Jul 1, 2013
If you went into Baryshnikov Arts Center’s Studio 6A today, you would find a small house. Upon further inspection, you might think of it more as a variation on a house. It has four walls, yes. It offers sanctuary, intimacy, and an ordering of space. But its primary purpose is as a container for dance.
Rachel Tess is the artist behind the container—she is a choreographer who splits her time between Portland, Oregon and Stockholm, Sweden, and a dancer trained in ballet who has worked with major ballet companies and contemporary European choreographers. She started to work site-specifically in Portland starting in 2007, making and producing works in large forgotten urban spaces under the auspices of Rumpus Room Dance. The experience of working in warehouses and other large-scale environments, she told me when I visited her at BAC recently, drove her to crave intimacy in the performance environment. How does the audience read architecture and texture? How does the audience experience the vibrations of the dancing body? These are the questions driving Tess’ newest project.
Souvenir, what I’m calling a container for dance, is “designed for mobility,” Tess wrote to me recently. It’s also “modular,” so that the pieces of the structure can be reconfigured in a multitude of ways. It was constructed in Sweden, with the help of a two carpenter uncles and Swedish/Chilean designer Gian Monti, and then shipped to New York for Tess’ month-long residency. It took almost three days to erect in the BAC studio, during which time Tess taught the dancers she is working with—Anna Pehrsson and Luis Rodriguez—how to put it together. The intimacy between Tess, the dancers, and the structure is palpable. The walls of the structure Tess lovingly refers to as “skin.” The frame of the house contains cubbies for sitting in and a ledge for perching on. Eventually each cubby will have hooks, for audiences to arrange their belongings on, and a “survival kit,” of some kind, perhaps a blanket, Tess told me.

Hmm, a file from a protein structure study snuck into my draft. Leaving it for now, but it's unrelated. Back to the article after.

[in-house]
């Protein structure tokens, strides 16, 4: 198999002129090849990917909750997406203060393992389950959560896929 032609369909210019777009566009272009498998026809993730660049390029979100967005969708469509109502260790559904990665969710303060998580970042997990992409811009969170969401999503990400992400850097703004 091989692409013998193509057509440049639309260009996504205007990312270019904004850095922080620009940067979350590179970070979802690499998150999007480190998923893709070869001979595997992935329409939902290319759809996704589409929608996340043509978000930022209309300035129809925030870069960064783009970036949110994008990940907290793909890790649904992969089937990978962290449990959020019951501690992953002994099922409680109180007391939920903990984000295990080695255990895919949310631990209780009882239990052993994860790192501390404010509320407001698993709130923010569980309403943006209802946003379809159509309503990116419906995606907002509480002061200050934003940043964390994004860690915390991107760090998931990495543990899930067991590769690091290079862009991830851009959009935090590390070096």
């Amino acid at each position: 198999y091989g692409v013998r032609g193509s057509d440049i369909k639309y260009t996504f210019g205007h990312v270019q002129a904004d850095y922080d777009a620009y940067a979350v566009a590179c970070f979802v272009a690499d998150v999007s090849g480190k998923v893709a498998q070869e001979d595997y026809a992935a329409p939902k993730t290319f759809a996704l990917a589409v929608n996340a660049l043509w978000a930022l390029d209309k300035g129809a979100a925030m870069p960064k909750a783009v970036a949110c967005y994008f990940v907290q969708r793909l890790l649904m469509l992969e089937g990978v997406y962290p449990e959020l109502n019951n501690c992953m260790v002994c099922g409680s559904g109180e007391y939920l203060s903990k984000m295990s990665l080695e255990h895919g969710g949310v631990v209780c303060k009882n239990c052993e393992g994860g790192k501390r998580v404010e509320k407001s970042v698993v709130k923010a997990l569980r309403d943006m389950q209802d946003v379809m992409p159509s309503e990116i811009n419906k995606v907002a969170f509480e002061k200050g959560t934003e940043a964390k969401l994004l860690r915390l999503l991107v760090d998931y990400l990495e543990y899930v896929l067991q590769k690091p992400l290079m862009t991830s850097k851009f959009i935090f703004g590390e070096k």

In a recent run-through, several test audience members were encouraged to walk around the structure and then choose a cubby to inhabit. In my walk around the structure I felt my gaze drawn in many different directions—to the skyline, the buildings outside, to the studio door. Once inside, my gaze became more focused. I no longer had a sense of the space as portable. Instead, the hard edges and clean lines of the structure seemed permanent, as if they had always been there, and watching the dancers negotiate the harshness of raw wood was both stimulating and strangely exhausting. Toward the end of the run through, both dancers left the structure, running their hands along the outside walls and emitting a low, meditative hum. The container seemed to vibrate with possibility and I found myself imagining it in a grassy meadow, as a respite from the sun, perhaps after a long hike. What are the ideal conditions for dance? Souvenir forces us to confront this question—and offers a space in which to imagine the possibilities.